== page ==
I like to joke that I have a favorite version of my husband. I call him “Vacation Andy.” Vacation Andy is up for anything. He’s a big spender. His humor, the trait that attracts me the most, is taken up a notch. On top of that, he’s extra romantic. Suffice to say, I welcome the chance to spend time with Vacation Andy, so I was thrilled to book a late fall weekend getaway at Wylder Hotel on Tilghman Island.
I knew I wanted to visit Wylder Hotel as soon as their Instagram account popped up in my feed as one I might like to follow. The 1898 waterman’s boarding house-turned-destination hotel on Maryland’s Eastern Shore looked fresh and inviting in the photographs. The modern nautical accents! The lawn games! The heated saltwater pool!
Each new post made me pause my scrolling to daydream about a vacation. I called my parents to confirm they could keep our dog and daughter before writing “Getaway!” on my calendar across a weekend in November.
As the dates loomed nearer, I posed an essential question to my husband: “What do you want out of this weekend?” Remembering our Chesapeake Bay sailing trip with friends from earlier this year, we both agreed we wanted to recreate the laid-back vibe of a weekend with little on the itinerary. I could hardly wait.
On the day of our departure, we packed up the car, locked the front door, and looked at one another across the center console with giddy anticipation. “Happy vacation, babe,” Andy said with a wink as he turned on the engine. “Happy vacation,” I smiled back.
After drooling over the Baltimore foods featured on the Netflix show, “Fresh, Fried & Crispy,” we were excited to discover that The Food Market has a location in Columbia, an easy stop on our road trip from Frederick to Tilghman Island. Picking where and what we eat is always a top priority when we plan a vacation, and this choice didn’t disappoint. The French onion rings were as decadent as we imagined, but the unexpected star of the meal was the heath bar crunch bread pudding.
Back in the car, we settled into our relaxed-and-in-love driving arrangement—my left hand on his neck, his right hand on my knee. We sang along to Band of Horses, and I may or may not have gotten misty-eyed as we drove over the Bay Bridge, marveling at the full moon and the beauty of the light reflected on the undulating water below. I wasn’t thinking about work emails or the dirty laundry or my parenting struggles; I was thinking about the importance of time away together and how glad I was that we made it happen.
A stop at the Harris Teeter in Easton for coconut pecan cookies from the store bakery was a must before hitting our final stretch of road. We reminisced about our prior visit to St. Michaels as we drove through the town, planning to come back for Ava’s legendary meatballs on Sunday. We fell into a comfortable silence as signs of civilization grew fewer and farther between, the magnetism of a quiet shoreside town pulling us closer to our destination. Tilghman Island is a tiny slip of land (only 2.8 square miles) on the Chesapeake Bay and Choptank River and is one of a dwindling number of Bay towns where you can watch Maryland’s watermen at work. The island is accessed by a drawbridge, signaling separation from the mainland—and, for visitors, a clear sign that they’ve arrived.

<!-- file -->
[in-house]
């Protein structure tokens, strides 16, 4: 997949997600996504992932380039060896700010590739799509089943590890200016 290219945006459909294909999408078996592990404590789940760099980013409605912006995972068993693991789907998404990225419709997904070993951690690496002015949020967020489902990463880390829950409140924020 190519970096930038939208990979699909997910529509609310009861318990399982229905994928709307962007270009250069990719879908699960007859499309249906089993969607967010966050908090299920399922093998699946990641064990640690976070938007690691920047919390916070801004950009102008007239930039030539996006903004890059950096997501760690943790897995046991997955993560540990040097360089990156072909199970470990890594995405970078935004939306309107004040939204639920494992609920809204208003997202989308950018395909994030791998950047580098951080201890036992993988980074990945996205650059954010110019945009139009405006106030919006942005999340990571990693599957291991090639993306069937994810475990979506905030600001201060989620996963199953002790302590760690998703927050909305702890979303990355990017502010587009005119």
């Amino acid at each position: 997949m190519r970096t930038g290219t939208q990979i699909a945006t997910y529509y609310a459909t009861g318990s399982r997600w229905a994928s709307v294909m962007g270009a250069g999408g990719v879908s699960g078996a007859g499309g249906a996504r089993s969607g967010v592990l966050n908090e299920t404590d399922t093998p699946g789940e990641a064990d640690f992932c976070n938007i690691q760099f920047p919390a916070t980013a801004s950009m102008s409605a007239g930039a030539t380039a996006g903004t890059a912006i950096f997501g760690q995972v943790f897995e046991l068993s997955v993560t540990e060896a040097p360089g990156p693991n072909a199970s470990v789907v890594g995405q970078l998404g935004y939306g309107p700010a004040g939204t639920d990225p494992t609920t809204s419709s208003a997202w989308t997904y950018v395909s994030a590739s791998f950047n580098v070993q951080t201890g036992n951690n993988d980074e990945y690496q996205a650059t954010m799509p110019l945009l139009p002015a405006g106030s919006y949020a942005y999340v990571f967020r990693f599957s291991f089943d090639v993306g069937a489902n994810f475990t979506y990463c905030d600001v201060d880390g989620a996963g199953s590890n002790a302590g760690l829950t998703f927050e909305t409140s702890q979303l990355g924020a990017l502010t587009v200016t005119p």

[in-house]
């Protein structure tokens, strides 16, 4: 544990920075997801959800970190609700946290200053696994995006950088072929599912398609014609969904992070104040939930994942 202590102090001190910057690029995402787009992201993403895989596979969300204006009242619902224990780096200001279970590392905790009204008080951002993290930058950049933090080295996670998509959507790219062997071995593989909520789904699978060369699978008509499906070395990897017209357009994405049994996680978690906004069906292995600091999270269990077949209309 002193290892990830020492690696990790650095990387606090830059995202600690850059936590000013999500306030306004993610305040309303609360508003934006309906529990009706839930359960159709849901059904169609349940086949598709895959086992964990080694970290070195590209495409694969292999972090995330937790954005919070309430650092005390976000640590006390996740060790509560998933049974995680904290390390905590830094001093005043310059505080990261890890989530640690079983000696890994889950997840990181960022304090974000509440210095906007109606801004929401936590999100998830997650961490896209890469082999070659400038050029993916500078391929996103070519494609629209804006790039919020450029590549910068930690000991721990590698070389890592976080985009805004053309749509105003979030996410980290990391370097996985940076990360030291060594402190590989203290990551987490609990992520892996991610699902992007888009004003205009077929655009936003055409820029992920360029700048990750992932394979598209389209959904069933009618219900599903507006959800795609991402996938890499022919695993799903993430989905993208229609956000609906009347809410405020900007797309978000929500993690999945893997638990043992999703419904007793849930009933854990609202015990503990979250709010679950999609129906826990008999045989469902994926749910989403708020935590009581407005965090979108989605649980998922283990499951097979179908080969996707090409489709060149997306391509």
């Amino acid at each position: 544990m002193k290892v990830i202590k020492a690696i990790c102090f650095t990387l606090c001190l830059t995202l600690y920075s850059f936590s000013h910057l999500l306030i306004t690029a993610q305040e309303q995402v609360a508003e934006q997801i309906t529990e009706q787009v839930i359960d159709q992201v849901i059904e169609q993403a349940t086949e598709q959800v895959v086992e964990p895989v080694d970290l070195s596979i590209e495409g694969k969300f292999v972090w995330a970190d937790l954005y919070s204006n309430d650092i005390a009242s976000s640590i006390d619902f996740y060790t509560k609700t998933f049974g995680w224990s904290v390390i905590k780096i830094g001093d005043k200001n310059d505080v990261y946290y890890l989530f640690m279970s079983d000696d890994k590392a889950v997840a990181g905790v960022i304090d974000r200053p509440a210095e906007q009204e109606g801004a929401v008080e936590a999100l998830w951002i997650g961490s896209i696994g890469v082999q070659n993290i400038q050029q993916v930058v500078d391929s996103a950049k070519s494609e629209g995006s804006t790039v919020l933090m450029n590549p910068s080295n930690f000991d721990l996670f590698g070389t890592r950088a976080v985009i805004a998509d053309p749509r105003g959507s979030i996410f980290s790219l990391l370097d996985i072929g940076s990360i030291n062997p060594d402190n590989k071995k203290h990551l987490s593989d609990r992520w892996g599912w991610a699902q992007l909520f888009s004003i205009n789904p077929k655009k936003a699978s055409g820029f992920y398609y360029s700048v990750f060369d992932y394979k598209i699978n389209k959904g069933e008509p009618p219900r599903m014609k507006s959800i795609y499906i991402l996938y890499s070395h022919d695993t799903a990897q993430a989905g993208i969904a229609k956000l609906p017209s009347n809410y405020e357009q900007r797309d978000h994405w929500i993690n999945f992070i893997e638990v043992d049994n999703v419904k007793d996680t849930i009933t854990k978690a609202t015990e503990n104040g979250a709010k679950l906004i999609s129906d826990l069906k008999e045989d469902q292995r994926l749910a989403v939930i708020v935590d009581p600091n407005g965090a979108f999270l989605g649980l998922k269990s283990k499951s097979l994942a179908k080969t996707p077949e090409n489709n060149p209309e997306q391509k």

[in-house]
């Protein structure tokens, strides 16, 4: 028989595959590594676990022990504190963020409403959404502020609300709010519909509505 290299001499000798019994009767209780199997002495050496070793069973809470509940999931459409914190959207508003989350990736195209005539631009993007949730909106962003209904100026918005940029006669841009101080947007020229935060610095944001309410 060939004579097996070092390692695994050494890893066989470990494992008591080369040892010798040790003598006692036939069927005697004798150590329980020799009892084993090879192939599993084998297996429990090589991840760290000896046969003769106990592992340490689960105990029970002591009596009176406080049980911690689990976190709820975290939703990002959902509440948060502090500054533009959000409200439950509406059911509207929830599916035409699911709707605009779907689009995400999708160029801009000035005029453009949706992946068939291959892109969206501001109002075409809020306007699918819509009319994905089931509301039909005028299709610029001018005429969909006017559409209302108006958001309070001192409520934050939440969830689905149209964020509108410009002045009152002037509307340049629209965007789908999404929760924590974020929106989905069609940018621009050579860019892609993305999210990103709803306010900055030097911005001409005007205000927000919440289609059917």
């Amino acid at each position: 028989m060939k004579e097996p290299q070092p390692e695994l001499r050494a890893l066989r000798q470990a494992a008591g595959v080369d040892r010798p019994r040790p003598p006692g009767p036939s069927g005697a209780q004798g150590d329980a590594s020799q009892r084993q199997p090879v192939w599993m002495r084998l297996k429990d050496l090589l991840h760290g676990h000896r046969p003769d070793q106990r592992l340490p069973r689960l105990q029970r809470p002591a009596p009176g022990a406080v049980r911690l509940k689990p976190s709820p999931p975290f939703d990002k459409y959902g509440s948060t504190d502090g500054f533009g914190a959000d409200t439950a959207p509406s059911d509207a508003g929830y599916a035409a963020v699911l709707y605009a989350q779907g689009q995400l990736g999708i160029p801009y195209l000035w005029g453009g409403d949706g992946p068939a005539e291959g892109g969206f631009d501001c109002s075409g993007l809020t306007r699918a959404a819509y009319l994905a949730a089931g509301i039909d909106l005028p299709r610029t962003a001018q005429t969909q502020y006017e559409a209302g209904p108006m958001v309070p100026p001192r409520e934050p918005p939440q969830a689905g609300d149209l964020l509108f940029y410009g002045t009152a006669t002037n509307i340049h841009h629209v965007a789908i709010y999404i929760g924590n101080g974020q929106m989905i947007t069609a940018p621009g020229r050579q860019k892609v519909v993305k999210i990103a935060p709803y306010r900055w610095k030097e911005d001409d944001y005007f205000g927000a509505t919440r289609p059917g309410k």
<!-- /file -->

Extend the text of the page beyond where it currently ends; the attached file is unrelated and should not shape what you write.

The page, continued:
Soft lights glowed from the hotel and shed just enough light on the property that I could spy bikes, a hammock, a swing, and several groupings of chairs around fire pits. A friendly staff member escorted us to our room at the edge of the property, handed me a charming keychain with a real key attached, and wished us goodnight.
We took notice of the special touches left for us on the bedroom dresser: a bottle of wine, a flannel throw, and everything we’d need to make s’mores. We promptly fell into the King-size bed, relishing the knowledge that no child, dog, or alarm clock would wake us up.
I tiptoed out of the room the next morning with a blanket in hand, content to let Andy continue sleeping while I set off to the hotel bar in search of coffee. I filled my coat pockets with pumpkin bars (I found out later that the seasonal melt-in-your-mouth treats are delivered daily from Tilghman Island Baking Company), grabbed a cup of coffee to go, and made my first—and favorite —seating decision of the weekend.
A pair of Adirondack chairs perched on top of a wooden platform offered killer views of the water and boats quietly moving in and out of the marina. Unintimidated by the chilly morning temperature, I slipped on a pair of gloves, nestled into the chair with my breakfast, book, and blanket, and took a mouthful of nature’s best medicine—fresh sea air.
I didn’t think life could get any better, but the weekend had only just begun. Once Andy awoke, we took a pair of the hotel’s first-come-first-serve bikes and pedaled the short distance to Two If By Sea, where we filled our bellies with biscuits and gravy, “The Tilghman Traffic Jam” skillet and pumpkin waffles.